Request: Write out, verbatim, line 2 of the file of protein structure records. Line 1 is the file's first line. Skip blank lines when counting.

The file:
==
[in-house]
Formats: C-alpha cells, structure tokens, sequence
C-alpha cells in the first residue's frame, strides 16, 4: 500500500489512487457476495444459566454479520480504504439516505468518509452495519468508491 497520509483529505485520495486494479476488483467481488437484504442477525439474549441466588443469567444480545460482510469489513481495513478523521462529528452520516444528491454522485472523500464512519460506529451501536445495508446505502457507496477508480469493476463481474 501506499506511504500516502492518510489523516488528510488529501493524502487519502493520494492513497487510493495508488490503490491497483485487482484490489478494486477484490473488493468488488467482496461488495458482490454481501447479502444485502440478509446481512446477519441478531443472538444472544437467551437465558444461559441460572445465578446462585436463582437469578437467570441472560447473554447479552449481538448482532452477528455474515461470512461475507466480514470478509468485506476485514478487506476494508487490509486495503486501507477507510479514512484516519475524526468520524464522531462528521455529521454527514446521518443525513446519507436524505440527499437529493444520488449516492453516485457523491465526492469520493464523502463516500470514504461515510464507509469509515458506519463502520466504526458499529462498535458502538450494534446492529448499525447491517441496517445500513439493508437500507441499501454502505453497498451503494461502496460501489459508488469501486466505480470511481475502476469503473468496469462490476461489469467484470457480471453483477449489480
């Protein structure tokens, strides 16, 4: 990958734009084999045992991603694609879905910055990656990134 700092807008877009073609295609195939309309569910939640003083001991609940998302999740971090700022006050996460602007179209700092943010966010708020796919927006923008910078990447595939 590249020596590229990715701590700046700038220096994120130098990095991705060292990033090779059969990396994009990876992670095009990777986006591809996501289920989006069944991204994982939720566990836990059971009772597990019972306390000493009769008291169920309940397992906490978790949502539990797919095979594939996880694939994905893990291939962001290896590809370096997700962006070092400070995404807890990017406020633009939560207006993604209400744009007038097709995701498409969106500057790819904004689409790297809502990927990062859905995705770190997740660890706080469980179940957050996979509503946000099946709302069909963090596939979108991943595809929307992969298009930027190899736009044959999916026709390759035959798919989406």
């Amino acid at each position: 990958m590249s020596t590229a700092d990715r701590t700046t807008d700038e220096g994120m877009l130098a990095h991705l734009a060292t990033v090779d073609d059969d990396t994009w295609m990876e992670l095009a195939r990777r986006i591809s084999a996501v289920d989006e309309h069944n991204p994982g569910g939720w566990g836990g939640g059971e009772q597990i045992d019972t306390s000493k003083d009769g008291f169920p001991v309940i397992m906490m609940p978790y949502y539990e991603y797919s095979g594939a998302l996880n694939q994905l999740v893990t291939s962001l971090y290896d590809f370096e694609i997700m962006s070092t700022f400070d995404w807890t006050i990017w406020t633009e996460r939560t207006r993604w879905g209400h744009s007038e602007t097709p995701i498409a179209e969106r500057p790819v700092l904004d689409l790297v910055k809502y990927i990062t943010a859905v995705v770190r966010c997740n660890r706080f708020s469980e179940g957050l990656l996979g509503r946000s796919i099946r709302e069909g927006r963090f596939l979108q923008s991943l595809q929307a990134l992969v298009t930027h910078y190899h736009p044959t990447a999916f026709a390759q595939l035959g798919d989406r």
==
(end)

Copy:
Formats: C-alpha cells, structure tokens, sequence